As a sidenote, you may be wondering what my design wall in the above photo is made of and what it is attached to.  It is actually (2) 4′ x 8′ pieces of  lightweight foam insulation board (available from Lowes or Home Depot) and then covered in batting.  They are then attached with 3M sticky tabs to the sliding glass closet doors in my sewing studio. Viola!  Instant design wall and storage space in the closet!

That’s it for this week!  Join us next week for Week #5 – Quilt Top Assembly.  I’ll report back if I changed anything in my Layout above and then how to stitch the rows together to finally assemble your quilt top.

Until then, please be sure to email us at colourwerx@yahoo.com if you have any questions.  Or feel free to post progress pictures on our Colourwerx QAL Facebook Group.

Until your next colour fix and next week’s QAL post ~  happy and bright quilting always!    L&C xxoo

 

 

 

 

 

 

 

PaintBox QAL – Week #3 – Stitching the Strips

Welcome back to Week #3 of the Colourwerx Paint Box Quilt Along!  This week is all PaintBox Front Cover copyabout stitching your strip sets together !  I love this step in the process as I find it quite relaxing to spend a few afternoons at the machine simple strip piecing the day away – no stress and eazy peazy!

Just a brief recap of where we are in the process and what the next few weeks have in store for us:
By now you’ve selected your materials and you’ve probably sorted the (40) strips into first: groups of 5 with 8 strips each group and then again into: groups of 10 with 4 strips in each group.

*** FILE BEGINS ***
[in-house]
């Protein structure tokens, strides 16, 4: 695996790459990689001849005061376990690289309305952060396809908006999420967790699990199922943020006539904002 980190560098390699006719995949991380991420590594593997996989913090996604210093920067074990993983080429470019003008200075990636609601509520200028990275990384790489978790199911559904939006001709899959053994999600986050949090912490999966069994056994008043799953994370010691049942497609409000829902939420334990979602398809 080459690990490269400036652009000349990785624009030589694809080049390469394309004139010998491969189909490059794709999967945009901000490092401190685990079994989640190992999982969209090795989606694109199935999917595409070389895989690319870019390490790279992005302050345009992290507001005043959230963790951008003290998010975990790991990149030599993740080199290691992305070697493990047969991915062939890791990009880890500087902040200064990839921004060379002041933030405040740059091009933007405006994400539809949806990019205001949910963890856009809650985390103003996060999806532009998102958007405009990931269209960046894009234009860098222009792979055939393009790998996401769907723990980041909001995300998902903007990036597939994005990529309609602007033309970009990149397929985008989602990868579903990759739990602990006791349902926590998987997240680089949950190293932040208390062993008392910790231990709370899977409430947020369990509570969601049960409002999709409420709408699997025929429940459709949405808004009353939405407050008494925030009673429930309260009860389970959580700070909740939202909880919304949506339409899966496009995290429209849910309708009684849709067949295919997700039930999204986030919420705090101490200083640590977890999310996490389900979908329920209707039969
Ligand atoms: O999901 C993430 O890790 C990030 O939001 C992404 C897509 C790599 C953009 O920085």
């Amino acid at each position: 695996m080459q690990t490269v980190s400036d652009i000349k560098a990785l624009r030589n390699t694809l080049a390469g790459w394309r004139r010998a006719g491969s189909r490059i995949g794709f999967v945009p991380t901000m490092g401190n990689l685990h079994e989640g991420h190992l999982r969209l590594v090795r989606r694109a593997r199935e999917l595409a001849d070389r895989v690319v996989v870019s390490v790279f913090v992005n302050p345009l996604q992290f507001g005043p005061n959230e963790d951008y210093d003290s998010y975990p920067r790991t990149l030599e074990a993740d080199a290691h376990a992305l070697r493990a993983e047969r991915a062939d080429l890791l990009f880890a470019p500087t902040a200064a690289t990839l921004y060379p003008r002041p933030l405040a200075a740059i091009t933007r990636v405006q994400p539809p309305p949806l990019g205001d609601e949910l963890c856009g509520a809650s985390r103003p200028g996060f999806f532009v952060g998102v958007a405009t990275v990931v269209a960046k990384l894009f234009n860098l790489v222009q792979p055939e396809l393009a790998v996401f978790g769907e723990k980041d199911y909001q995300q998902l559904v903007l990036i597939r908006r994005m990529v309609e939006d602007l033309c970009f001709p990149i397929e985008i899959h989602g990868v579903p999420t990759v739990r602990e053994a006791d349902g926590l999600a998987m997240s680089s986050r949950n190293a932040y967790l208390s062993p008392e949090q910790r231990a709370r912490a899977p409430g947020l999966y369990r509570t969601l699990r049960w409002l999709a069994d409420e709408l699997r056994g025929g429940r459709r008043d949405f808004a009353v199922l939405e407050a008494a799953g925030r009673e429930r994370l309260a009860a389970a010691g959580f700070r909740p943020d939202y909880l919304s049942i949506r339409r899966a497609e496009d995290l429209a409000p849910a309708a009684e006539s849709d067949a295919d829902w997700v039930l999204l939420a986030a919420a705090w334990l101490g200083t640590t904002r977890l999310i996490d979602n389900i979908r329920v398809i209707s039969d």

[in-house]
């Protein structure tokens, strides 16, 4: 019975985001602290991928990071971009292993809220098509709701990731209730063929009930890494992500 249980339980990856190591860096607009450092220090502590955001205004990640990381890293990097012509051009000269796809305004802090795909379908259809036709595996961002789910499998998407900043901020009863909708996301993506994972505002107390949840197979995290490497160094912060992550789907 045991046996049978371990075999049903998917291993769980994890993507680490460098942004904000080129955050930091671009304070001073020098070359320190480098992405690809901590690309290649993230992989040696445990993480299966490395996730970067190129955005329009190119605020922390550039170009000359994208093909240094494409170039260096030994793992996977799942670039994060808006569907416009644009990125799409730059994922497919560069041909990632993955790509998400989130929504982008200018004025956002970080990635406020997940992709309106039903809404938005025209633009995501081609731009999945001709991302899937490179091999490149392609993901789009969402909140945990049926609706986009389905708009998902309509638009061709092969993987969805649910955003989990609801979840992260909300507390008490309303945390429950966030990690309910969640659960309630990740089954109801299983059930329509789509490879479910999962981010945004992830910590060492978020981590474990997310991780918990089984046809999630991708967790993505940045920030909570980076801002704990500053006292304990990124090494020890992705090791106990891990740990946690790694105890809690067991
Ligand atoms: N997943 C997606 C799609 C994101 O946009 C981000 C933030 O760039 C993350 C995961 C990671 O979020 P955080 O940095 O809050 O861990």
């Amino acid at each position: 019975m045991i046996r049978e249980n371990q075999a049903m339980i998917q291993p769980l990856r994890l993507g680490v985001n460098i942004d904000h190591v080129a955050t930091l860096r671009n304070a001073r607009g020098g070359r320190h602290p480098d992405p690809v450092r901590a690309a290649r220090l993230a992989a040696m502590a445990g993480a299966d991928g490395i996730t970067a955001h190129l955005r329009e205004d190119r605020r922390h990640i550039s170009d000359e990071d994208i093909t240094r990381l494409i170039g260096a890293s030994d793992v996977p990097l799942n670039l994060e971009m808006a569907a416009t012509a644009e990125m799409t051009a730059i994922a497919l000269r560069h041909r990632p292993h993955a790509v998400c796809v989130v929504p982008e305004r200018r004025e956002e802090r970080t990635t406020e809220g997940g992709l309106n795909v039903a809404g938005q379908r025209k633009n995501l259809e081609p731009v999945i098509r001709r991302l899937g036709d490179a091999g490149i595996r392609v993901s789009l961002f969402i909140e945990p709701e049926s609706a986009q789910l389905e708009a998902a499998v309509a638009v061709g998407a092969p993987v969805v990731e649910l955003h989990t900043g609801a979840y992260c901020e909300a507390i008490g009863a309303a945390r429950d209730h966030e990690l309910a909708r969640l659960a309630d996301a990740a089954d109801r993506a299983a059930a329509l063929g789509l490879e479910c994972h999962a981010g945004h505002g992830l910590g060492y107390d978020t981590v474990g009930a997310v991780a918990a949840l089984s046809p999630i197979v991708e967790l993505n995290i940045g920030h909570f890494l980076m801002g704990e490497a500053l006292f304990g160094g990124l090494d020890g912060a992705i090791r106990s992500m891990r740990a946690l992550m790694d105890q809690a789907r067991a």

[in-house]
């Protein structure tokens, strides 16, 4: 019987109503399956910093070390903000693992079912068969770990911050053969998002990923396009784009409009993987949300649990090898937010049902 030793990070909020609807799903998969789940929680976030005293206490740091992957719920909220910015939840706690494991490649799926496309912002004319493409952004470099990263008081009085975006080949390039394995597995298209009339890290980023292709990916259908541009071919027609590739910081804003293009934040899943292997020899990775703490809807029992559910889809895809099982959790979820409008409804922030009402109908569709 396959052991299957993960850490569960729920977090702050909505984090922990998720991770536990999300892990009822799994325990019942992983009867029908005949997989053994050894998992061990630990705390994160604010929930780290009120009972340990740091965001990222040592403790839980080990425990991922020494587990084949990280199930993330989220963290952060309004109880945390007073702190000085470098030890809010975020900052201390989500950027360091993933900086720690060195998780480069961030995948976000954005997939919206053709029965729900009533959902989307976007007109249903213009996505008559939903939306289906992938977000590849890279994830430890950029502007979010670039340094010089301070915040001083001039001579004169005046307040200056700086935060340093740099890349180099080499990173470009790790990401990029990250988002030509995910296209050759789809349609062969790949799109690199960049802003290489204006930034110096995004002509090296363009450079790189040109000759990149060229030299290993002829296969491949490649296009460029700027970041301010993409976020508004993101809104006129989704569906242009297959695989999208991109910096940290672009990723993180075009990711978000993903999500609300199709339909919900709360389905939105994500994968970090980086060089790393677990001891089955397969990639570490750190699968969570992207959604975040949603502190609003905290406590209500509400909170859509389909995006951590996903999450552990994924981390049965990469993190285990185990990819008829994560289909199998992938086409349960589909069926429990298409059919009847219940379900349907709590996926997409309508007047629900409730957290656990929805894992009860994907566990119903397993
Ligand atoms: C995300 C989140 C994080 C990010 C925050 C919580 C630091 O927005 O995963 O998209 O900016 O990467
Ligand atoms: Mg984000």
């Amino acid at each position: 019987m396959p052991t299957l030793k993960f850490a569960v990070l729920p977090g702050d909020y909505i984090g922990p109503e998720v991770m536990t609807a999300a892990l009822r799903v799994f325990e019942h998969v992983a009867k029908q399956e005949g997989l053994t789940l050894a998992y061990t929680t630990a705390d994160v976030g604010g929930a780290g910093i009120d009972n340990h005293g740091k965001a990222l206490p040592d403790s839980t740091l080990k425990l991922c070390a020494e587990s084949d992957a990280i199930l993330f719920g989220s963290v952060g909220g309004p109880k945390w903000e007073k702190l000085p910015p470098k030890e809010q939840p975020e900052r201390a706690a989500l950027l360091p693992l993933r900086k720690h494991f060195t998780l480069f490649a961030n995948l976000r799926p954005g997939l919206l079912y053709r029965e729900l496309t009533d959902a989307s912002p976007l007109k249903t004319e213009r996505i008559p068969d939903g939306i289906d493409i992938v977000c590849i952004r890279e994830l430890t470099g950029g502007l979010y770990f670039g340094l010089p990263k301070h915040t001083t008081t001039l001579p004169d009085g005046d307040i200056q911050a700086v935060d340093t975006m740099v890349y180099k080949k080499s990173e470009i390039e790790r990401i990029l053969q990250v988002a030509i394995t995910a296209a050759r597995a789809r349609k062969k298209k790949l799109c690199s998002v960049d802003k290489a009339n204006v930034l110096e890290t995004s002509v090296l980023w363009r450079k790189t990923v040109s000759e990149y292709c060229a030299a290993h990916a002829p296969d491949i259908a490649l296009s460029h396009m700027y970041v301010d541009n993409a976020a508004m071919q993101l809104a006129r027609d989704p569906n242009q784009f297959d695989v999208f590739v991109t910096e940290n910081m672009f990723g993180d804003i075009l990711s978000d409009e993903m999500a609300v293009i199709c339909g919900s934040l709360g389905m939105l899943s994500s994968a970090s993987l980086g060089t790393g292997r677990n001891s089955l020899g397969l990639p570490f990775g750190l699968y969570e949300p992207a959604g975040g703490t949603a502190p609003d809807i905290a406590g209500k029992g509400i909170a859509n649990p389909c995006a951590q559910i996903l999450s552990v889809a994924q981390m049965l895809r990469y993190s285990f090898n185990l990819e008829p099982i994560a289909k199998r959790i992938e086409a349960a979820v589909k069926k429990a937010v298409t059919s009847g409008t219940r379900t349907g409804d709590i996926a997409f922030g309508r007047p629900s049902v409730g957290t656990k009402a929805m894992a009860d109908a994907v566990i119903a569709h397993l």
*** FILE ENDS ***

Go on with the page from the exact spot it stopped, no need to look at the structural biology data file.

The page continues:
If you need further clarification regarding this step, refer to page 1 of the Paint Box pattern or Week #2 ‘s Blog where I discuss in depth the various ways to sort your strips into colour groups!  Also you should have gathered your two 1-yard cuts for the sashing triangles and cut strips from each of those fabrics according to the cutting directions on page 1 of the Paint Box pattern.

Week #3 – this week is all about piecing the strips.
Week #4 – we will cut the triangle shapes from the strips sets.
Week #5 – we will discuss arranging the blocks for the quilt top and sewing rows together.
Week #6 – finally concluding with steps and pictures of some some basic straight line machine quilting ideas to complete your quilt top.
PaintBox QAL Slug

Great!  You are now ready for some relaxing strip piecing! But first things first!

It’s important to set yourself and your sewing machine up for “Stitchin’ Success”!  If you prefer to watch a fun little video of the “Setting Your Machine up for Stitchin’ Success”  I have a companion video that explains the below steps….You can view it on our Colourwerx You Tube channel and also subscribe so you won’t miss future broadcasts!

VIEW THE SET YOUR MACHINE UP FOR STITCHIN’ SUCCESS VIDEO!

Linda Week 3
First let’s review how I set up my machine for stitchin’success!  Over the years, I believe that all of these steps help me to stitch a much more accurate scant 1/4″ seam and improve my piecing accuracy!